Being the mom of a gender-bending son (a “sparkly boy”, as we lovingly call it in our family) is lonely. Few are openly walking this path — often out of fear for their children and/or themselves — so it is near impossible to find a group of people — or even one other local family — who allow their sons to sparkle when, where, and how they so choose. This means there’s little opportunity to share insights, experience, guidance, or support.
As there’s little community for us, I offer this: my tips for raising a sparkly son. Take or leave what you will. Apply it as your heart sees fit for your life and your child. I simply extend efforts that have proven invaluable to us as suggestions for other parents seeking guidance.
Tip #1: Accept with no exceptions. “Mommy loves you always, no matter what, and more than you will ever know.” This is a constant reminder in our home since my children were but moments old. My children know that they are unendingly, unconditionally, and unabashedly loved no matter what they do, no matter who they love, no matter who they become. This goes for my hyper-competitive daughter, my sparkly middle son, and my rough-and-tumble marshmallow-centered youngest son. I practice acceptance so that they learn and see the habit. We read about acceptance. We discuss accepting others and self. Acceptance is a part of our family culture. They know that, in our home, grades will never be as important as being a kind human.
Tip#2: Talk about it. We talk about gender identity, gender norms, sexuality, and inclusion. We read kids books about kindness and inclusion. We peruse inclusive history books that note the contributions of individuals from all backgrounds and walks of life. We discuss my sparkly son’s gender-bending interests within and outside of the family. It is not presented as shameful or something to be hidden. We are open and fully accepting of his tendencies, thus outwardly and inwardly establishing the unwavering expectation that others should follow suit. We give it voice. We honor it. We recognize it. We establish the norm by presenting our own.
Tip #3: Be the biggest supporter. Show no fear. Show no shame. Be as proud of your sparkly son as you would be of any of your children. Be steadfast in your stance to allow him to sparkle when, where, and how he chooses. Be strong. Be lovingly fierce. Be determined to make this a world where future children and families shouldn’t even have to question whether it is safe or acceptable to allow their children to be true-to-self. Never give him reason to doubt your loving position as his greatest ally.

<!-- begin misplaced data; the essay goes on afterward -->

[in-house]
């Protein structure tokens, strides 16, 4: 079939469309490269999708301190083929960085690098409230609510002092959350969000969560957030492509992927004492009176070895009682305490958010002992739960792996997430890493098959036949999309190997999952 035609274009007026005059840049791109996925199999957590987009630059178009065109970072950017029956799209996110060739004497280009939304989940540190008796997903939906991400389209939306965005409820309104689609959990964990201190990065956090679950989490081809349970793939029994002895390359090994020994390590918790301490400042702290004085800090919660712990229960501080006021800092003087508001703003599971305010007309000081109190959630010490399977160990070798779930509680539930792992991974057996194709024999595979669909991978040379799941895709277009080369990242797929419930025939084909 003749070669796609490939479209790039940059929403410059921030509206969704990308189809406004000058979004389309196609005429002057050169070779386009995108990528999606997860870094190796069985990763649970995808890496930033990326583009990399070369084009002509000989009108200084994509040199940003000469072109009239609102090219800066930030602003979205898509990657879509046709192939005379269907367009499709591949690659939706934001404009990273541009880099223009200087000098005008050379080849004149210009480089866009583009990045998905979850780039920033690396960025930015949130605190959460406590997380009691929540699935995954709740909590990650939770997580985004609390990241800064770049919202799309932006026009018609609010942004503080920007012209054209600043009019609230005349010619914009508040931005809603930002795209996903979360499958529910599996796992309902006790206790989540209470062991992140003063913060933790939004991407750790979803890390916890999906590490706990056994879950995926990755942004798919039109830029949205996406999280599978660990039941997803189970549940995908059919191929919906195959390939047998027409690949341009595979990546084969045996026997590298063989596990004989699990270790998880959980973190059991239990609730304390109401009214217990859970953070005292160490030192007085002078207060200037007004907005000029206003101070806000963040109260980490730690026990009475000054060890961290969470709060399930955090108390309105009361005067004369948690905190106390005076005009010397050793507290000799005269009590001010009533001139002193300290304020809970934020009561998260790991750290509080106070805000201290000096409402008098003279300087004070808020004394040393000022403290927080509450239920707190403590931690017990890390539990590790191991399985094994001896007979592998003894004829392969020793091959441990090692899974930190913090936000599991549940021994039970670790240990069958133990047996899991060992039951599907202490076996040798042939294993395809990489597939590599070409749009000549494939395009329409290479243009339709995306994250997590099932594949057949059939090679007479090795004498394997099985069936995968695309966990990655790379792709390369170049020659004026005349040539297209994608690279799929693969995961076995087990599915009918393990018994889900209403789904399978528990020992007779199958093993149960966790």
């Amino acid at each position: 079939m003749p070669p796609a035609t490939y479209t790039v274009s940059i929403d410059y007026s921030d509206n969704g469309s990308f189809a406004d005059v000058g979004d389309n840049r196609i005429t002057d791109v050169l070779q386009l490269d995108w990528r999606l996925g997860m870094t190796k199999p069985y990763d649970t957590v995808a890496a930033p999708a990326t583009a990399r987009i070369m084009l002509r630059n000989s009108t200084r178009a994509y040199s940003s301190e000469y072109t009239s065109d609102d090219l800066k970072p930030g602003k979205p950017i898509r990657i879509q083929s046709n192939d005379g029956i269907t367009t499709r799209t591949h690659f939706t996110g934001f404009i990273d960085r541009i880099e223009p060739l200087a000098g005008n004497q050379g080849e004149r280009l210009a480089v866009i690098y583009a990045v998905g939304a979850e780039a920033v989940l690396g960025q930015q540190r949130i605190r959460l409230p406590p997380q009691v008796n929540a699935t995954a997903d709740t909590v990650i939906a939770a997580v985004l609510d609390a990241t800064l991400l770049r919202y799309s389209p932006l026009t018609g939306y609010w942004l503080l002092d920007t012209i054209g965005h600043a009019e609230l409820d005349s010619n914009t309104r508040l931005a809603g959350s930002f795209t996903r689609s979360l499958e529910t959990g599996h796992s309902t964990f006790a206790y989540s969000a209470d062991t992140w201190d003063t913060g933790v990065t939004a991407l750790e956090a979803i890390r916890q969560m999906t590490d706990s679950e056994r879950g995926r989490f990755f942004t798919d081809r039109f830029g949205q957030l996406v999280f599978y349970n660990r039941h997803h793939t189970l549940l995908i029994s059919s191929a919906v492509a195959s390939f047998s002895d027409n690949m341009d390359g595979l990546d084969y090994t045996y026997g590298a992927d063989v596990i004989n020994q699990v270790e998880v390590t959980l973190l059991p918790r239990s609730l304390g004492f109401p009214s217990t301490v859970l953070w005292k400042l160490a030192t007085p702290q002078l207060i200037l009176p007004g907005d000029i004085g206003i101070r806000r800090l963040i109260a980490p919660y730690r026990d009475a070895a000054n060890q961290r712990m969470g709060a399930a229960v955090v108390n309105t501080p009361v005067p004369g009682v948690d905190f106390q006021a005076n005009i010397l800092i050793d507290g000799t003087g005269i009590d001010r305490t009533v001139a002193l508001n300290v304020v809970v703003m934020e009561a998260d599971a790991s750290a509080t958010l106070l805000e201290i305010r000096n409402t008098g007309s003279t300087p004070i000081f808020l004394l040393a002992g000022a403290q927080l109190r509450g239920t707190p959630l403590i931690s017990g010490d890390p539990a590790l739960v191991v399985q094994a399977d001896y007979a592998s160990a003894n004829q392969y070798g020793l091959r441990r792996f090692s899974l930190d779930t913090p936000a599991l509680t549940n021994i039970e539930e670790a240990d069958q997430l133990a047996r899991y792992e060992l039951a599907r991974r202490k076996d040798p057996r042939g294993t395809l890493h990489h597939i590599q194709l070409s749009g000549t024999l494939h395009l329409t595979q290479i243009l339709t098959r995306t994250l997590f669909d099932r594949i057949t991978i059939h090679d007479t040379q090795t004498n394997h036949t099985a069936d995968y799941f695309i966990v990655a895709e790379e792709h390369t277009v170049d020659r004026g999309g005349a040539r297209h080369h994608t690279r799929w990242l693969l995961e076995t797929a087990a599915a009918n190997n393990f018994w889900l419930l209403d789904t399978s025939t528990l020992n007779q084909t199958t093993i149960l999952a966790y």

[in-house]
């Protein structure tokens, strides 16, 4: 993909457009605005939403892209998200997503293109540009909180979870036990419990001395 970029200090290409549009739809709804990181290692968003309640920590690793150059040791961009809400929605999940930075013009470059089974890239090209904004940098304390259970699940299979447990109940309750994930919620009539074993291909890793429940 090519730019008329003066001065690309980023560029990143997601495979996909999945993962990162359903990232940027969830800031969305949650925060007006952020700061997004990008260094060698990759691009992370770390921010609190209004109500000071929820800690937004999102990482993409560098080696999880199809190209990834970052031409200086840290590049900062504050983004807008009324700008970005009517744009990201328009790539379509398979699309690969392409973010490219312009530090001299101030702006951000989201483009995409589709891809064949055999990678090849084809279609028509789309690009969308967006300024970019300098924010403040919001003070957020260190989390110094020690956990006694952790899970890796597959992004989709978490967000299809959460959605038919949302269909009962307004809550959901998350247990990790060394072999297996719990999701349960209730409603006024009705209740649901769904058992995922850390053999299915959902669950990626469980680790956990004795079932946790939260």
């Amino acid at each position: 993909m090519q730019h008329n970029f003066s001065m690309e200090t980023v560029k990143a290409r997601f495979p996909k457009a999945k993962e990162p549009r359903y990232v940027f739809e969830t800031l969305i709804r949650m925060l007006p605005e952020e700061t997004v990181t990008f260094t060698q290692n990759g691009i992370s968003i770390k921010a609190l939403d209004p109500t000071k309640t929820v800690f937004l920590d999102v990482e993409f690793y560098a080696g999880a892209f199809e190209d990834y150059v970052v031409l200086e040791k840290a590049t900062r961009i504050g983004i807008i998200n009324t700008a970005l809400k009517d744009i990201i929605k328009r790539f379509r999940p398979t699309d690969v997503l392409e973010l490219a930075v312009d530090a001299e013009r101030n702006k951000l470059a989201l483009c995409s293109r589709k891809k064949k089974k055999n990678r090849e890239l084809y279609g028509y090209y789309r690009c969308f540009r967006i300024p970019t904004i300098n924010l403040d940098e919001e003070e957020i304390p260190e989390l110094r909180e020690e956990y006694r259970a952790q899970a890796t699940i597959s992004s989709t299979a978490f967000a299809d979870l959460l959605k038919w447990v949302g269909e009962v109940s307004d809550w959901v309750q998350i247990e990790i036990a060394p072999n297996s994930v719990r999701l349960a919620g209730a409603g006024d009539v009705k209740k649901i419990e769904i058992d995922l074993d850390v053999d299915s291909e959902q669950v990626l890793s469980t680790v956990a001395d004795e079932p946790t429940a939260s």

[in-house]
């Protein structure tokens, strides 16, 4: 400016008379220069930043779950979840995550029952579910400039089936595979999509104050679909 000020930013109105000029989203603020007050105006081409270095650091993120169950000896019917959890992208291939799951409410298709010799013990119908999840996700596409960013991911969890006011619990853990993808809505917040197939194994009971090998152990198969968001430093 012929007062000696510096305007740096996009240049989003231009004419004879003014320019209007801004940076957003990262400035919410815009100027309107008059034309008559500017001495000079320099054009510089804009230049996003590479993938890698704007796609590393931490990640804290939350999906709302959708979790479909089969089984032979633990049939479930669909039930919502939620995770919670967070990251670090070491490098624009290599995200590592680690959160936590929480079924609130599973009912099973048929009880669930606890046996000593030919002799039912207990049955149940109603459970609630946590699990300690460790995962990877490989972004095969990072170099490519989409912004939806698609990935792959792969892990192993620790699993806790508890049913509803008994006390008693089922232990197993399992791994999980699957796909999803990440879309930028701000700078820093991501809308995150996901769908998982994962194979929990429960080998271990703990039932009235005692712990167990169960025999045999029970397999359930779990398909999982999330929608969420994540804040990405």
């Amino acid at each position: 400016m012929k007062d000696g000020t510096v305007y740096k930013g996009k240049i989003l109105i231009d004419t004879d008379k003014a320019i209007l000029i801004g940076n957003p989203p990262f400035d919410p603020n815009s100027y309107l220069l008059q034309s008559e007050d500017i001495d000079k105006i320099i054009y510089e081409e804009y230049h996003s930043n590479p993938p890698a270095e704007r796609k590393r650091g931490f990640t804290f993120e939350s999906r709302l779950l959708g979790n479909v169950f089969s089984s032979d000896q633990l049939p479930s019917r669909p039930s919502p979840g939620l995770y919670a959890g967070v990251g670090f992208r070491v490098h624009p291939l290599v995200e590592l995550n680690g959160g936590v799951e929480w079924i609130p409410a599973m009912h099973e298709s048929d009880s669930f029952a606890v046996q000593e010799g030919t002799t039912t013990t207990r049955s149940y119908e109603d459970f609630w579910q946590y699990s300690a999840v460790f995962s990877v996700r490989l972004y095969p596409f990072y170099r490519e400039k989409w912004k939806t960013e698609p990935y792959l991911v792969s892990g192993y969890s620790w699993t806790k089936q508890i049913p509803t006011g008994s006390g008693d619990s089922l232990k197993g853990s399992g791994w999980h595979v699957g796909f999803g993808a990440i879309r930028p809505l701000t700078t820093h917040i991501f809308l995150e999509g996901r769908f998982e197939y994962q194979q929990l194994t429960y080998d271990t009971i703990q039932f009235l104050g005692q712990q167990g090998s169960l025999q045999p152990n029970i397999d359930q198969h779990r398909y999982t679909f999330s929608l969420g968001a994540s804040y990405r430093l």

Tip #4: Communicate with the school. Out your family. It’s scary, but it’s the best and most valuable step you can take. Be brave. Schedule a meeting with your son’s principal and make sure the school will be a safe, supportive space for your child and establish firm steps for handling fallout. Meet with his teachers before each school year, being clear about your son’s tendencies, your family’s stance on those inclinations, and your expectations for classroom management as well as requesting open communication between school and home. Meet with any of your other children’s teachers to give them a heads-up on the sibling situation, as classrooms are not vacuums; your son’s sparkle will affect your other child(ren) in some way at some point. Communicate openly with fellow parents so that they know what discussions to initiate at home, and open yourself up as a resource to any of their questions. Establish a relationship between your child(ren) and the school counselor, just in case (there’s zero harm or risk in doing this… pure benefit.) It’s better to communicate clearly, establish expectations, and offer everyone a chance to succeed, rather than reactively putting out potentially avoidable fires. Plus, if your son is happily sparkling everywhere, it’s really not a secret anyway.